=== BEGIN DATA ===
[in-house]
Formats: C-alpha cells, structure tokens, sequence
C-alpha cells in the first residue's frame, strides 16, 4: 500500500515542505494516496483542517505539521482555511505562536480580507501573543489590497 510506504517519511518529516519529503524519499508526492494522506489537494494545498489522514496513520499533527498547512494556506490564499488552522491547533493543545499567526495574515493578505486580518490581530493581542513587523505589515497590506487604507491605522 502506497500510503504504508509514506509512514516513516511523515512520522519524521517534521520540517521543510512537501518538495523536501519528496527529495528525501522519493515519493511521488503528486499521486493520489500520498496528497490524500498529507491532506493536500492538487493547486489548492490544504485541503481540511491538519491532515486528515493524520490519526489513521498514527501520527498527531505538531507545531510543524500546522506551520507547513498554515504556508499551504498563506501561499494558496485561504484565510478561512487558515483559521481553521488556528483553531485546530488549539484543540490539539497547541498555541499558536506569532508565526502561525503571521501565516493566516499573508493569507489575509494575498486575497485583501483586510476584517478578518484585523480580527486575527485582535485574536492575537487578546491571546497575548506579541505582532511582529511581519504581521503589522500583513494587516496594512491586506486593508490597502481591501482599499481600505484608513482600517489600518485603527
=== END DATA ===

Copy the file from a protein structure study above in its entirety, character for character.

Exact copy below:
[in-house]
Formats: C-alpha cells, structure tokens, sequence
C-alpha cells in the first residue's frame, strides 16, 4: 500500500515542505494516496483542517505539521482555511505562536480580507501573543489590497 510506504517519511518529516519529503524519499508526492494522506489537494494545498489522514496513520499533527498547512494556506490564499488552522491547533493543545499567526495574515493578505486580518490581530493581542513587523505589515497590506487604507491605522 502506497500510503504504508509514506509512514516513516511523515512520522519524521517534521520540517521543510512537501518538495523536501519528496527529495528525501522519493515519493511521488503528486499521486493520489500520498496528497490524500498529507491532506493536500492538487493547486489548492490544504485541503481540511491538519491532515486528515493524520490519526489513521498514527501520527498527531505538531507545531510543524500546522506551520507547513498554515504556508499551504498563506501561499494558496485561504484565510478561512487558515483559521481553521488556528483553531485546530488549539484543540490539539497547541498555541499558536506569532508565526502561525503571521501565516493566516499573508493569507489575509494575498486575497485583501483586510476584517478578518484585523480580527486575527485582535485574536492575537487578546491571546497575548506579541505582532511582529511581519504581521503589522500583513494587516496594512491586506486593508490597502481591501482599499481600505484608513482600517489600518485603527